Influence by Large Consultancies

Many large consultancies recommend SAFe to its clients, as a framework of choice (Note: As a corollary, many companies-clients, to officially remain framework-agnostic, adopt their own flavor of SAFe, essentially, using their own internal terminology, while mimicking/mapping to SAFe terminology, structure, etc).  For large consultancies, this ensures a more profitable and prolonged engagement, since SAFe implementation involves many people, processes and tools (see below).  Dave Snowden refers this type of engagement as an ‘industrial model’, since it ensures a “massive roll out, with lots of people, over a long period of time” (also, see this “Triple Taxation” illustration to understand a financial impact on companies-clients).  Another reason why SAFe happens to be a framework of choice by large consulting companies, is that the framework itself does not require any major changes to a traditional organization design and as such, does not put large consultancy representatives, in an uncomfortable position of purists-radicals that have to challenge their clients’ ways of working (not too much status quo challenging ensures a longer and more profitable engagement).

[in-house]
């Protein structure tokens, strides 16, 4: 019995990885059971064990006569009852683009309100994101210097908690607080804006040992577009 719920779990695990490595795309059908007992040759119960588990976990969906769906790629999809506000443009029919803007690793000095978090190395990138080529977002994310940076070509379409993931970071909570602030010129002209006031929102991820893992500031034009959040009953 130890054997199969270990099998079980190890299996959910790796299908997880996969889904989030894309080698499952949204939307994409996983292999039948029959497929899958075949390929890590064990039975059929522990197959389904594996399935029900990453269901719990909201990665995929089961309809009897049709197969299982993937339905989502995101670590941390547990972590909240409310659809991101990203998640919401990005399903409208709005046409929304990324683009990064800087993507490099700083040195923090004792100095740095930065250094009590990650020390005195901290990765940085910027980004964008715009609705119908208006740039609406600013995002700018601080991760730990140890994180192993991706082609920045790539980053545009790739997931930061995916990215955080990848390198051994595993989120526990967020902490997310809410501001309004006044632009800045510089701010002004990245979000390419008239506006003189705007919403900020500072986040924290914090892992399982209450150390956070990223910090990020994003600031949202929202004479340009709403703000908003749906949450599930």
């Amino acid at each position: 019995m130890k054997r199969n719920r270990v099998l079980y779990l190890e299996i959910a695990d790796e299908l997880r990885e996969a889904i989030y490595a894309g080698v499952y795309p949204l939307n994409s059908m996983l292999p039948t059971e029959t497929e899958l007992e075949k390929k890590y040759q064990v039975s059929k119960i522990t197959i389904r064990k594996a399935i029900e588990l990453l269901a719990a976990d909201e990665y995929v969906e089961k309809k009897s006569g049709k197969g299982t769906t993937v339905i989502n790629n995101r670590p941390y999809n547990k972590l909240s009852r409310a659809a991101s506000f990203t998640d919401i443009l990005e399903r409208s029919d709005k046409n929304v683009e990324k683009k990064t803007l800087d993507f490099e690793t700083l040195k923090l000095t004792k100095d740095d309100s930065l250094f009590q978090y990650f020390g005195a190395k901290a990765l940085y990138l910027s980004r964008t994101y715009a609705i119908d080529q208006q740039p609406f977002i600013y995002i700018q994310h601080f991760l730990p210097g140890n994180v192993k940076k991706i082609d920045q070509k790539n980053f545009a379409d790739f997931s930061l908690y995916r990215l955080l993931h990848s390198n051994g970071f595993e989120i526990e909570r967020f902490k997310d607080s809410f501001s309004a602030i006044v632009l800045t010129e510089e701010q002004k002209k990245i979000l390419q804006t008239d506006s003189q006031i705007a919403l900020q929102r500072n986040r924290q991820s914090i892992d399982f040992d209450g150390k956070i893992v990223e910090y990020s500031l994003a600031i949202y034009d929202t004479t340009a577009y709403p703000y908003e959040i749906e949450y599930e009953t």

LeSS does not have much recognition by large consultancies for the following three suspected reasons: (1) organizational design of large consultancies [themselves] is inconsistent with LeSS teaching and therefore, there are no internal success stories to share with clients; 2) consultants don’t have enough LeSS adoption knowledge to comfortably support their clients with LeSS adoptions; 3) risk aversion, as stated above (fear to challenge radically, and therefore lose business), makes LeSS a bad choice.